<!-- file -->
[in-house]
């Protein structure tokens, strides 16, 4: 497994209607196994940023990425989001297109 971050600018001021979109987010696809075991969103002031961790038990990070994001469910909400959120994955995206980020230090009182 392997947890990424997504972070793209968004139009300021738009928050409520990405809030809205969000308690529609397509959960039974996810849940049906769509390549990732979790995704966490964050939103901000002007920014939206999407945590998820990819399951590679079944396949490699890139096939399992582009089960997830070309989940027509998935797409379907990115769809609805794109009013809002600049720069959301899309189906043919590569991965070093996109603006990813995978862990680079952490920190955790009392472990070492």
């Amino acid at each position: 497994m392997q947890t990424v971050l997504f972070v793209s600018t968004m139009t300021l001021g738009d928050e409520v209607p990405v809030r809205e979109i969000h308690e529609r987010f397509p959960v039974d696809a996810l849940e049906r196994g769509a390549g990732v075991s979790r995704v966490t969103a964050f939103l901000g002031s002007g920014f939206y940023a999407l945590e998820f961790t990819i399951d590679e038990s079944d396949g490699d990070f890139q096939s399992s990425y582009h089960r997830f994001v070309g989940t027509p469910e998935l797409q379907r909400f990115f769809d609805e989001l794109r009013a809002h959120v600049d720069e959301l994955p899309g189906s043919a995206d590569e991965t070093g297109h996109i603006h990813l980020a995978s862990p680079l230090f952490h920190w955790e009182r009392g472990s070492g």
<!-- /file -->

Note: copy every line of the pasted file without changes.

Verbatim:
[in-house]
């Protein structure tokens, strides 16, 4: 497994209607196994940023990425989001297109 971050600018001021979109987010696809075991969103002031961790038990990070994001469910909400959120994955995206980020230090009182 392997947890990424997504972070793209968004139009300021738009928050409520990405809030809205969000308690529609397509959960039974996810849940049906769509390549990732979790995704966490964050939103901000002007920014939206999407945590998820990819399951590679079944396949490699890139096939399992582009089960997830070309989940027509998935797409379907990115769809609805794109009013809002600049720069959301899309189906043919590569991965070093996109603006990813995978862990680079952490920190955790009392472990070492």
């Amino acid at each position: 497994m392997q947890t990424v971050l997504f972070v793209s600018t968004m139009t300021l001021g738009d928050e409520v209607p990405v809030r809205e979109i969000h308690e529609r987010f397509p959960v039974d696809a996810l849940e049906r196994g769509a390549g990732v075991s979790r995704v966490t969103a964050f939103l901000g002031s002007g920014f939206y940023a999407l945590e998820f961790t990819i399951d590679e038990s079944d396949g490699d990070f890139q096939s399992s990425y582009h089960r997830f994001v070309g989940t027509p469910e998935l797409q379907r909400f990115f769809d609805e989001l794109r009013a809002h959120v600049d720069e959301l994955p899309g189906s043919a995206d590569e991965t070093g297109h996109i603006h990813l980020a995978s862990p680079l230090f952490h920190w955790e009182r009392g472990s070492g």